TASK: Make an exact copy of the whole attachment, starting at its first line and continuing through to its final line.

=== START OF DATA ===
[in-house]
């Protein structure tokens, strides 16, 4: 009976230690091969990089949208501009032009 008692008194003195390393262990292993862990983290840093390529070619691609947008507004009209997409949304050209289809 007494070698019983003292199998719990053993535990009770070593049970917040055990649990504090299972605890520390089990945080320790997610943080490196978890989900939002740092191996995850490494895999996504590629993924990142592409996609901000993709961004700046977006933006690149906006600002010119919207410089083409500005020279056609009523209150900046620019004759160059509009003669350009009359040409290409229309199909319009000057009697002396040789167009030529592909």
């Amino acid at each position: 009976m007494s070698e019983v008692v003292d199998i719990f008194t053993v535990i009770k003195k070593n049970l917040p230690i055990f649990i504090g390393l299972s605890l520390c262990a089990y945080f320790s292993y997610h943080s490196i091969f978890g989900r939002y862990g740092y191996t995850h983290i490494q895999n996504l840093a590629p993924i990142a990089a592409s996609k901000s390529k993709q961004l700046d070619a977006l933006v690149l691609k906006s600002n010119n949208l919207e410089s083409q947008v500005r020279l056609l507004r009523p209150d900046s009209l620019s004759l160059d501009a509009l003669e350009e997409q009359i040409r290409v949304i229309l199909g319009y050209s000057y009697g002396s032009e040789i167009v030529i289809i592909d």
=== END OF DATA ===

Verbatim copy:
[in-house]
């Protein structure tokens, strides 16, 4: 009976230690091969990089949208501009032009 008692008194003195390393262990292993862990983290840093390529070619691609947008507004009209997409949304050209289809 007494070698019983003292199998719990053993535990009770070593049970917040055990649990504090299972605890520390089990945080320790997610943080490196978890989900939002740092191996995850490494895999996504590629993924990142592409996609901000993709961004700046977006933006690149906006600002010119919207410089083409500005020279056609009523209150900046620019004759160059509009003669350009009359040409290409229309199909319009000057009697002396040789167009030529592909």
């Amino acid at each position: 009976m007494s070698e019983v008692v003292d199998i719990f008194t053993v535990i009770k003195k070593n049970l917040p230690i055990f649990i504090g390393l299972s605890l520390c262990a089990y945080f320790s292993y997610h943080s490196i091969f978890g989900r939002y862990g740092y191996t995850h983290i490494q895999n996504l840093a590629p993924i990142a990089a592409s996609k901000s390529k993709q961004l700046d070619a977006l933006v690149l691609k906006s600002n010119n949208l919207e410089s083409q947008v500005r020279l056609l507004r009523p209150d900046s009209l620019s004759l160059d501009a509009l003669e350009e997409q009359i040409r290409v949304i229309l199909g319009y050209s000057y009697g002396s032009e040789i167009v030529i289809i592909d």